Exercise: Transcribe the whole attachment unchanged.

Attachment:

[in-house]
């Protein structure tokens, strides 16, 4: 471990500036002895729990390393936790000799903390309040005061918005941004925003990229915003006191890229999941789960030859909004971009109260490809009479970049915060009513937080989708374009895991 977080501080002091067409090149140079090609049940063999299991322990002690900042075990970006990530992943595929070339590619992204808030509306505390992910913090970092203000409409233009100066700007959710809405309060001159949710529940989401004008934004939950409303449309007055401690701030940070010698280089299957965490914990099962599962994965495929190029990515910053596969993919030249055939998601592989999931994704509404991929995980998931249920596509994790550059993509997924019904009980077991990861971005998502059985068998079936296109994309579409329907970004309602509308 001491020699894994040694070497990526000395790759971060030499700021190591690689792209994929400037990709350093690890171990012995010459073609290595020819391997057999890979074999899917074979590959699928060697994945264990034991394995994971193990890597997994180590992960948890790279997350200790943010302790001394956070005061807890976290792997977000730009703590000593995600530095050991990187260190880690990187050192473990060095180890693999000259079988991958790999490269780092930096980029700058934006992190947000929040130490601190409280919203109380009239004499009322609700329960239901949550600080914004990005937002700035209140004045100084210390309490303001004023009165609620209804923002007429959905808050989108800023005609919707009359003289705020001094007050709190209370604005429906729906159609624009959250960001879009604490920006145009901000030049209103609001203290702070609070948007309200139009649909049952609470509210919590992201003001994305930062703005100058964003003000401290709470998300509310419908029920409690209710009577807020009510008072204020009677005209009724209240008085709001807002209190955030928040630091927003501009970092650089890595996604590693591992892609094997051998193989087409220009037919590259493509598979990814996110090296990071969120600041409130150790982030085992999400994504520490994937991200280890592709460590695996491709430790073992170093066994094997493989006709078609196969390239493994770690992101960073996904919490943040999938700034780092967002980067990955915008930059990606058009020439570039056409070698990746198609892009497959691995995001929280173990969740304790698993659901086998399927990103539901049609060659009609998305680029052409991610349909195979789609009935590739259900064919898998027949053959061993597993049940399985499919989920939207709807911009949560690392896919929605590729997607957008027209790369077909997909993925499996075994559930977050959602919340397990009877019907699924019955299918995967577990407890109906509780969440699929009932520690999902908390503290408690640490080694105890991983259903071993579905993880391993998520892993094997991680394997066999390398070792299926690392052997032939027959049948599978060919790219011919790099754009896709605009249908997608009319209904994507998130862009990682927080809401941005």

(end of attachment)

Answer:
[in-house]
């Protein structure tokens, strides 16, 4: 471990500036002895729990390393936790000799903390309040005061918005941004925003990229915003006191890229999941789960030859909004971009109260490809009479970049915060009513937080989708374009895991 977080501080002091067409090149140079090609049940063999299991322990002690900042075990970006990530992943595929070339590619992204808030509306505390992910913090970092203000409409233009100066700007959710809405309060001159949710529940989401004008934004939950409303449309007055401690701030940070010698280089299957965490914990099962599962994965495929190029990515910053596969993919030249055939998601592989999931994704509404991929995980998931249920596509994790550059993509997924019904009980077991990861971005998502059985068998079936296109994309579409329907970004309602509308 001491020699894994040694070497990526000395790759971060030499700021190591690689792209994929400037990709350093690890171990012995010459073609290595020819391997057999890979074999899917074979590959699928060697994945264990034991394995994971193990890597997994180590992960948890790279997350200790943010302790001394956070005061807890976290792997977000730009703590000593995600530095050991990187260190880690990187050192473990060095180890693999000259079988991958790999490269780092930096980029700058934006992190947000929040130490601190409280919203109380009239004499009322609700329960239901949550600080914004990005937002700035209140004045100084210390309490303001004023009165609620209804923002007429959905808050989108800023005609919707009359003289705020001094007050709190209370604005429906729906159609624009959250960001879009604490920006145009901000030049209103609001203290702070609070948007309200139009649909049952609470509210919590992201003001994305930062703005100058964003003000401290709470998300509310419908029920409690209710009577807020009510008072204020009677005209009724209240008085709001807002209190955030928040630091927003501009970092650089890595996604590693591992892609094997051998193989087409220009037919590259493509598979990814996110090296990071969120600041409130150790982030085992999400994504520490994937991200280890592709460590695996491709430790073992170093066994094997493989006709078609196969390239493994770690992101960073996904919490943040999938700034780092967002980067990955915008930059990606058009020439570039056409070698990746198609892009497959691995995001929280173990969740304790698993659901086998399927990103539901049609060659009609998305680029052409991610349909195979789609009935590739259900064919898998027949053959061993597993049940399985499919989920939207709807911009949560690392896919929605590729997607957008027209790369077909997909993925499996075994559930977050959602919340397990009877019907699924019955299918995967577990407890109906509780969440699929009932520690999902908390503290408690640490080694105890991983259903071993579905993880391993998520892993094997991680394997066999390398070792299926690392052997032939027959049948599978060919790219011919790099754009896709605009249908997608009319209904994507998130862009990682927080809401941005």